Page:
If you grow up in a place, then the smell of that place becomes familiar. You only really notice there was a scent if you leave and return. London did that to me. Growing up in London had no particular smell for me until I left, returning perhaps once a year. It was London of the buildings, pavements and rain. What did I smell? Wet stone, concrete, the streets of many people. Yes people smell as well, like it or not. I spent my first two years in Switzerland working with a family that also owned an Indian restuarant. I ate Indian during the day, I sometimes helped out in the restaurant in the evening, although I was employed for the office belong to the man of the family. You think you do not smell of curry? Of course you do. The spices seep into the skin, it is everywhere. It did not bother me, because I liked the food and also learned how to cook a genuine curry and I did not really notice it. So what about us Europeans? What do we smell of? Beef, potatoes, vegetables, the sauce we cook it all in? I do not know because I am a European and generally you do not smell your own perfume, but we definitely have our aromas.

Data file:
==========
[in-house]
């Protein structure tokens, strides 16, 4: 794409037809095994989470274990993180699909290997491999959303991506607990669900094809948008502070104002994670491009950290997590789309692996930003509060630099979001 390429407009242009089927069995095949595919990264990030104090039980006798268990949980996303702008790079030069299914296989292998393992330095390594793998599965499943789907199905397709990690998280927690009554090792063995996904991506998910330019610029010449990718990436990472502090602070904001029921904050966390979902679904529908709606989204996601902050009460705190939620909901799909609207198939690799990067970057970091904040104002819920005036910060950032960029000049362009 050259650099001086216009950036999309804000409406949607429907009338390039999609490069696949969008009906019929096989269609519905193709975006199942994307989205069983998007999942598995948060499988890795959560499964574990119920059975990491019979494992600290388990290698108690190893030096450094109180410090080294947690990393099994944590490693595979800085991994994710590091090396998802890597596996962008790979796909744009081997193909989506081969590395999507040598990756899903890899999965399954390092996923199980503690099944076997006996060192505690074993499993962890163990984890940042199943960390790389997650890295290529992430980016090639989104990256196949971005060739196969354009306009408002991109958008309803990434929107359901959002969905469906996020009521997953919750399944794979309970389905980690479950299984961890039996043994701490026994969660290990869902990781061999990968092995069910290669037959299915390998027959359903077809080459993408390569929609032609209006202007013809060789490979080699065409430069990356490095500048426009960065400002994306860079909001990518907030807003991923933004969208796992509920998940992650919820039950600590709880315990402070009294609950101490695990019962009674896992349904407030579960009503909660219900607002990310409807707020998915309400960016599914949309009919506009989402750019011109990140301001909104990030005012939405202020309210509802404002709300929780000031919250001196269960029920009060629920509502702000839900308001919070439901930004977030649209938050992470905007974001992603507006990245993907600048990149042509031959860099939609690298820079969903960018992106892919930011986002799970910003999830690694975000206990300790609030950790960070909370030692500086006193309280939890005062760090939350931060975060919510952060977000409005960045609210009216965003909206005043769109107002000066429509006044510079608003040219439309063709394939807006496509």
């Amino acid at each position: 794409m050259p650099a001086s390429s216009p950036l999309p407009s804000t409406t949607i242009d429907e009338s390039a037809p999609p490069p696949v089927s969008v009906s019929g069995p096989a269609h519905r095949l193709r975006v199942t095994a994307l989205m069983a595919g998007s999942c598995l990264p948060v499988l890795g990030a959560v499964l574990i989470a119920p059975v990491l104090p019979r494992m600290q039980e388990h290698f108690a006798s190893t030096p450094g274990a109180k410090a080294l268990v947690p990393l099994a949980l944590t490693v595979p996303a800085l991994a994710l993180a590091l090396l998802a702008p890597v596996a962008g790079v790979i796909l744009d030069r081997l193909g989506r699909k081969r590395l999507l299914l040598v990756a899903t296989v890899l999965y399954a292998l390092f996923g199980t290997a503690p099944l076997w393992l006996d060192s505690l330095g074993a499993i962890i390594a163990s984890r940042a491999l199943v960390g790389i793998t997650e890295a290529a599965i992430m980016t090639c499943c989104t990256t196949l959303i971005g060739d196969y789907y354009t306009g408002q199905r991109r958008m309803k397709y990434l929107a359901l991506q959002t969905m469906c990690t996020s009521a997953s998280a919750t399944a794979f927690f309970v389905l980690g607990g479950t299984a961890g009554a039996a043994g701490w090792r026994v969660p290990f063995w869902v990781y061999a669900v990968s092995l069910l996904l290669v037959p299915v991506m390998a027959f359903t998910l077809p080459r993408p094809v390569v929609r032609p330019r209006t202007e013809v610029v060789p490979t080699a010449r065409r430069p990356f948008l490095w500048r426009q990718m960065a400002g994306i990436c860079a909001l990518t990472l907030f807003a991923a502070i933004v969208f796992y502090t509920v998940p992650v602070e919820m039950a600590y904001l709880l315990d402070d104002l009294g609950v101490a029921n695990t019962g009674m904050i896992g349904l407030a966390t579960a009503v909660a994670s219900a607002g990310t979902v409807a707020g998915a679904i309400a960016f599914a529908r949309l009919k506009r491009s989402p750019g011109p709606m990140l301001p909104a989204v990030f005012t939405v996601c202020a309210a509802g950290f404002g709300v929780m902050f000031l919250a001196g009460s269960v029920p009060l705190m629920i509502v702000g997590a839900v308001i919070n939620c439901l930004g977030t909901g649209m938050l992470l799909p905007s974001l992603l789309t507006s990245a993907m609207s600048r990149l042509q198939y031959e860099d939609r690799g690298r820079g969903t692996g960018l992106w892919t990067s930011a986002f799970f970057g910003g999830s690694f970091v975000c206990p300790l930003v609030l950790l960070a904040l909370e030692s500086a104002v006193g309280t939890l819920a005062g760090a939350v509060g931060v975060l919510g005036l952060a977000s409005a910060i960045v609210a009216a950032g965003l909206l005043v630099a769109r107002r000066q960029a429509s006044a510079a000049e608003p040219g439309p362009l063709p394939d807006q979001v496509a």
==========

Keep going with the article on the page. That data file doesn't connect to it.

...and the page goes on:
I just had a look at my perfume collection. Of course I have one, although I rarely use it. I never really think of using it, until prompted by Mr. Swiss if we are going somewhere. He also has to prompt me to use make-up. I do not think of things like that, but perhaps I should.
Due to my annual visits to London to visit my dad, I passed through the duty free section of Zürich airport and London Airport once a year. In Zürich I would buy perfume as a gift for my friend. In London I would buy perfume for me. They had various collections in boxes, the so-called “Designer Collections” and the mixtures were Dior, Givinchy, Guy Laroche, Lancome, Cacherel, Armani and even Picassoet etc. etc. They were miniature bottles and I still have the remainders. Even the small bottles need time to use completely. These remainders must be at least ten years old if not more, so how do they smell today? Yes, perhaps their smell is no longer the exclusive fragrence it was, but I am also no longer as exclusive and fresh as I was. Wearing perfume for the visit to the supermarket is not really my thing, and who would notice it amongst the smells of meat, cheese and vegetables.
There was a suxxessful novel “Das Parfum” by Patrick Süsskind (Perfume in english) which I read some time ago. It was a success and also a film was made. A baby is born in a market, amidst the smells of the goods sold, and left an orphan, but he has a fantasitc sense of smell. He becomes obsessed with scent, especially that of a woman and does what he can to capture the scent, including murder. I can only recommend this book. I read it in the original German version.